Robert Silvers, undersecretary for policy at the US Department of Homeland Security and chair on the Forced Labour Enforcement Task Force tells USFIA conference delegates how the Uyghur Forced Labor Prevention Act is being enforced, 17 months after it came into effect.

Under the Uyghur Forced Labor Prevention Act, any company importing goods into the US from the Xinjiang region of China, including apparel, must certify that those items were not produced using forced labour at any point or face penalties.

Silvers says the law “really affected a sea change” in the way that the US government approaches the enforcement of forced labour legislation. “The burden was really put on importers, to substantiate the provenance of the products that they want to bring in,” he explained.

Under the 2022 law, the onus is now on importers to know their supply chains and to practice proper due diligence. Silvers says the taskforce has been “speedy, strong and surgical” in its implementation of the law, after US Congress gave the department just six months to enforce the new rules.

“Some of this is old to us – we’ve been enforcing forced labour laws for a century or so,” Silvers explains. “But some of it is quite new and emergent too, but there is no question that this issue has elevated importance everywhere.”

Forced labour laws are also coming into effect outside of the US. Canada’s Fighting Against Forced Labour and Child Labour in Supply Chains Act will come into effect on 1 January 2024 and the EU is also working on banning products made with forced labour from circulating within its market.

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“I think we’ve sent a pretty clear message to the importing community that we’re taking this obligation very seriously,” Silvers states. He says his department was finding a balance between its twin missions of enforcing forced labour laws and facilitating lawful international commerce.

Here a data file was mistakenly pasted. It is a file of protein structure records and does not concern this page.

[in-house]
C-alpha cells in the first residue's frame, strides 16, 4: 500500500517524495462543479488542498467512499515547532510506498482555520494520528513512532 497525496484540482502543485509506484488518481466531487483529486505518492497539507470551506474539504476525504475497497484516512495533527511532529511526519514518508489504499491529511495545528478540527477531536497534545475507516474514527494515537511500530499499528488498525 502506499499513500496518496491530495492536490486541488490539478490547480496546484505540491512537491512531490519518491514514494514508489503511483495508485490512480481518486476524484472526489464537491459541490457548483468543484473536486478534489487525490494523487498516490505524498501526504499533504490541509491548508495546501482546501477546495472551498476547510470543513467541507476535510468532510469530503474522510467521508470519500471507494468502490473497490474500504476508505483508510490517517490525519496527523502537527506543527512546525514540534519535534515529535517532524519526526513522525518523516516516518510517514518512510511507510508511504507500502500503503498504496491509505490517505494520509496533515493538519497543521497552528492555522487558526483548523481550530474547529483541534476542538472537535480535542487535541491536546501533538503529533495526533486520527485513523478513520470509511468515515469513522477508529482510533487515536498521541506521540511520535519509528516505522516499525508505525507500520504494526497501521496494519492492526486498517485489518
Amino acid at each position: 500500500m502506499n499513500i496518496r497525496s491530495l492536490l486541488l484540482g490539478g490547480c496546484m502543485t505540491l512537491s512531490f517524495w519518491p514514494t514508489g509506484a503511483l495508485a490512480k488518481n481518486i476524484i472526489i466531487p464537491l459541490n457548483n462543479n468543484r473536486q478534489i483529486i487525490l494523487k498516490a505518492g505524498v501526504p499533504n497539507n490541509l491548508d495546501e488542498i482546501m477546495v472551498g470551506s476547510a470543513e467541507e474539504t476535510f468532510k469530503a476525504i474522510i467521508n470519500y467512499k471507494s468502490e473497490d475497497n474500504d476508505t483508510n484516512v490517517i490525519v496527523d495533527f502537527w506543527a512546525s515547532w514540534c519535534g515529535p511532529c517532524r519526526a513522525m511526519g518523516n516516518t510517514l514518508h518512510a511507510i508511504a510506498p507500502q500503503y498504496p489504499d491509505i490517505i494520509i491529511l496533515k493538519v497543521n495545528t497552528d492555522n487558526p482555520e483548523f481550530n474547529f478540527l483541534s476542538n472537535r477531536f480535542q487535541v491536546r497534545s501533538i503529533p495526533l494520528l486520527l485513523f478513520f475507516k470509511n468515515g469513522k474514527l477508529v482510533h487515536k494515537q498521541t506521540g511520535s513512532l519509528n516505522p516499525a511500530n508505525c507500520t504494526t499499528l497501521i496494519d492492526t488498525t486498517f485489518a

“We think we found a very appropriate balance and approach there,” Silvers explains. He adds the department felt it was honouring the law and human rights as well as fair trade practices, as well as “the fact that the overwhelming majority of US companies want to do the right thing”.

Using technology to trace forced labour within supply chains

Another development Silver is keen to share is the department’s eagerness to collaborate with importers on technology that could help with tracing and supply chain transparency. He mentions DNA testing technology as a promising area, particularly in the apparel sector.

Silvers says there isn’t yet any “silver bullet” technology in this area but his team are “very open” to DNA testing evidence from apparel importers. He adds: “We’re taking note of the kinds of submissions we’re getting.”

Another technological development Silvers highlights as being exciting is supply chain mapping software. “There are a few out there that are showing a lot of promise to be able to go really deep,” he says. He hopes that one day importers and enforcers could use the same mapping tools that cover all tiers of the supply chain.

Patents filed by apparel companies mentioning forced labour

Source: GlobalData

GlobalData’s patents data shows the number of patents filed by apparel companies that mention “forced labour”, “Uyghur”, “child labour” and “Xinjiang region” over the past 20 years. It supports Silvers’ claims of real progress being made in new technologies to help apparel companies comply with new forced labour laws around the world.

The data also seems to show that innovation in this area peaked around the time the US Uyghur Forced Labor Prevention Act was passed (2021) with 290 patents being filed and 329 being granted.

By 2023, this seems to have tailed off slightly with just 170 patents filed and granted to apparel companies.

More technological development in this field is welcomed with Silvers adding that US’ enforcement of the act is still evolving and he expects to see more innovation in the coming years.

He says: “From a reputational perspective, there’s just no question that we’re going to start coalescing through trusted trader programmes, through the use of common technologies and approaches that decrease the uncertainty level.

“It’s an ongoing process. Like fashion, it’s never over.”

Our signals coverage is powered by GlobalData’s Thematic Engine, which tags millions of data items across six alternative datasets — patents, jobs, deals, company filings, social media mentions and news — to themes, sectors and companies. These signals enhance our predictive capabilities, helping us to identify the most disruptive threats across each of the sectors we cover and the companies best placed to succeed.